A Letter from America XXXI: My Color Plate Book Show (March)

From the Rare Book Review  

About a decade ago I decided to form a collection of books with color plates printed in the Americas before 1900. Like many a collector before me, I entered on the project light-heartedly and with no real intention of bankrupting myself, becoming an arbiter of taste, or adding to the sum of human knowledge. Ten years later I have escaped all of these potential pitfalls and had a lot of fun to boot. Some of the results will be on display at the Amon Carter Museum in Fort Worth, Texas beginning on January 29, 2005 and running into mid-May.

In 1999, I put on an exhibition at the Grolier Club in New York called Stamped with a National Character: Nineteenth Century American Color Plate Books. While I was very pleased with that show, it had two problems. First, the exhibition spaces at the Grolier are quite inflexible and not well suited to displaying the many awkward sizes these books come in. Second, all too few persons besides members see these shows, although they are open to the public. This latter problem is endemic to book exhibitions in general; most of them take place in libraries where they are visited by users but not the public at large. Only a few research institutions, like the New York Public Library, have dedicated exhibition space and enough advertising clout, to bring people in off the street. I have long felt that general interest in books and printed material generally would broaden if it could be presented in a museum context.

Unfortunately, the vast majority of museum curators and directors don’t perceive book exhibitions as worth doing. After the Grolier show I approached a number of American museums, most of whom made no bones about telling me how boring such a show would be to their patrons. The grand exception is the Amon Carter, one of the great museums of American Art in this country, which has from its founding seen the interest in, and exhibition potential of, prints and illustrated books. Through their enthusiasm and  largesse, I have been able to produce a version of my 1999 show, on steroids so to speak, with about twice as many individual pieces, and presented in an expansive museum context. Now you just have to go to Fort Worth and see it.

What exactly is an American color plate book? In my lexicon, the first requirement is that the plates were actually printed in the Americas (a surprising number of books have texts printed over here, with plates imported from Europe), that the plates be fully colored (tinted don’t make it), and there be a least four plates in the book (a criteria I picked up from earlier bibliographers). Although recognizing that they qualify on these counts, I have stayed away from children’s books and atlases, because they are genres with passionate coteries of collectors and bibliographers of their own. After this the edges get fuzzier. Many items, such as trade catalogues or loose portfolios of prints, really become judgment calls on the part of the collector. This is half the fun. Having acquired most of the standard books by this time, most of my additions to the collection these days are things I have never heard of before.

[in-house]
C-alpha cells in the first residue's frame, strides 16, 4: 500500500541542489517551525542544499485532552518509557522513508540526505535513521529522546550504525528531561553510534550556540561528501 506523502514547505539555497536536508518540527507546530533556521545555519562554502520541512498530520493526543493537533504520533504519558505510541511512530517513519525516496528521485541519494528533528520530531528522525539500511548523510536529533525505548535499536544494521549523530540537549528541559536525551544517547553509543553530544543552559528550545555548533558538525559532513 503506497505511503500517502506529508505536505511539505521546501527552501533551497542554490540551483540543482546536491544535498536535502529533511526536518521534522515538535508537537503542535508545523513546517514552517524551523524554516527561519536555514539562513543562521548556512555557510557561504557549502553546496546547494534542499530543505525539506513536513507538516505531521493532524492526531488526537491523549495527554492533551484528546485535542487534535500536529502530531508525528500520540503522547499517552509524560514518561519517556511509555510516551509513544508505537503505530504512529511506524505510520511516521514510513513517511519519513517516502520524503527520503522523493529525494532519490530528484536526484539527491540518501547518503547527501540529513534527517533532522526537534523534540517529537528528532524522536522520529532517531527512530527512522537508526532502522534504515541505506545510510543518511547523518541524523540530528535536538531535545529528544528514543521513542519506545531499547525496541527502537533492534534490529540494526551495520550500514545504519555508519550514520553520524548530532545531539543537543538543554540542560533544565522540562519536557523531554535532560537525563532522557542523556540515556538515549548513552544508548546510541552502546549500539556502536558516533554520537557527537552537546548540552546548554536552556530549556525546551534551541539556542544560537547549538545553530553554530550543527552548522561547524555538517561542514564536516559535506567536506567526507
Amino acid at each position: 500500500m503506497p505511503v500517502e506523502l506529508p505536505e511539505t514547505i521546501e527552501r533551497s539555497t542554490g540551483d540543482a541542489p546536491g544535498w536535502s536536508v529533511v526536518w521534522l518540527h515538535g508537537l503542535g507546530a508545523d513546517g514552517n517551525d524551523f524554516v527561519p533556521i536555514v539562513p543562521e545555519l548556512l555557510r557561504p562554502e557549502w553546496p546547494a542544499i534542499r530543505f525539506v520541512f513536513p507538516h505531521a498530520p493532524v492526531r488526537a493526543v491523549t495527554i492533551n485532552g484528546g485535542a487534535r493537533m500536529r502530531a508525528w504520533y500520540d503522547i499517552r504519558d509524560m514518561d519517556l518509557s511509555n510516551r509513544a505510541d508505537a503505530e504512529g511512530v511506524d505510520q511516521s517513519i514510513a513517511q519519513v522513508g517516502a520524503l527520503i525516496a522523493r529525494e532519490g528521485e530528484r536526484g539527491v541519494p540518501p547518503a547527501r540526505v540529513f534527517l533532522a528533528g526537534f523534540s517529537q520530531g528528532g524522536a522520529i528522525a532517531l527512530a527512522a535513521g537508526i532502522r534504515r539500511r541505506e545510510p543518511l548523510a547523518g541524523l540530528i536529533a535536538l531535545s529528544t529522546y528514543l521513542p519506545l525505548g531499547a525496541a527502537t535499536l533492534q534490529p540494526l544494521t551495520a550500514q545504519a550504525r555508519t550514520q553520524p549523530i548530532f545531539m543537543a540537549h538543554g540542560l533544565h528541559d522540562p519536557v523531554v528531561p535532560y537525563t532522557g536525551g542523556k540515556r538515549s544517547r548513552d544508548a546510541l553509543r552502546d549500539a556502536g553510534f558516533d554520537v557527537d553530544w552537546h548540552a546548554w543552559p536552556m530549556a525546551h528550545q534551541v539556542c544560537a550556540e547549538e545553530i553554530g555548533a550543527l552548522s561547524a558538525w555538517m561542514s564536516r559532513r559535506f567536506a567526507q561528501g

The genres that dominate the exhibition are natural history, led by the works of the Audubons, but with many glorious books on botany as well; view books, beginning with William Birch’s The City of Philadelphia…in the Year 1800; ethnology, with the famous productions of McKenney and Hall and Catlin; and science and medicine (Damien Hirst would be proud of some of these plates). But there is lots more, including art instruction books, illustrated literature, sporting, military costume books, gift books, fashion plates, architecture and landscape books, interior decoration, typography, and art history. There is an equally broad range of mediums, beginning with hand-colored copper plate engravings (work done almost entirely by hand) at the beginning of the century, and progressing to the first trichromatic half-tones, an entirely mechanical process, by the mid-1890s.  The show traces the evolution of processes as well as the dominant themes in American color plate books.

Fort Worth is easy to get to and well worth the visit. The Amon Carter (www.cartermuseum.org) is right next door to two other world class museums, the Kimbell Museum of Art (www.kimbellart.org) and the brand new and much praised Fort Worth Modern (www.mamfw.org). And, since the West begins there, the Cowgirl Hall of Fame! Y’all come on down!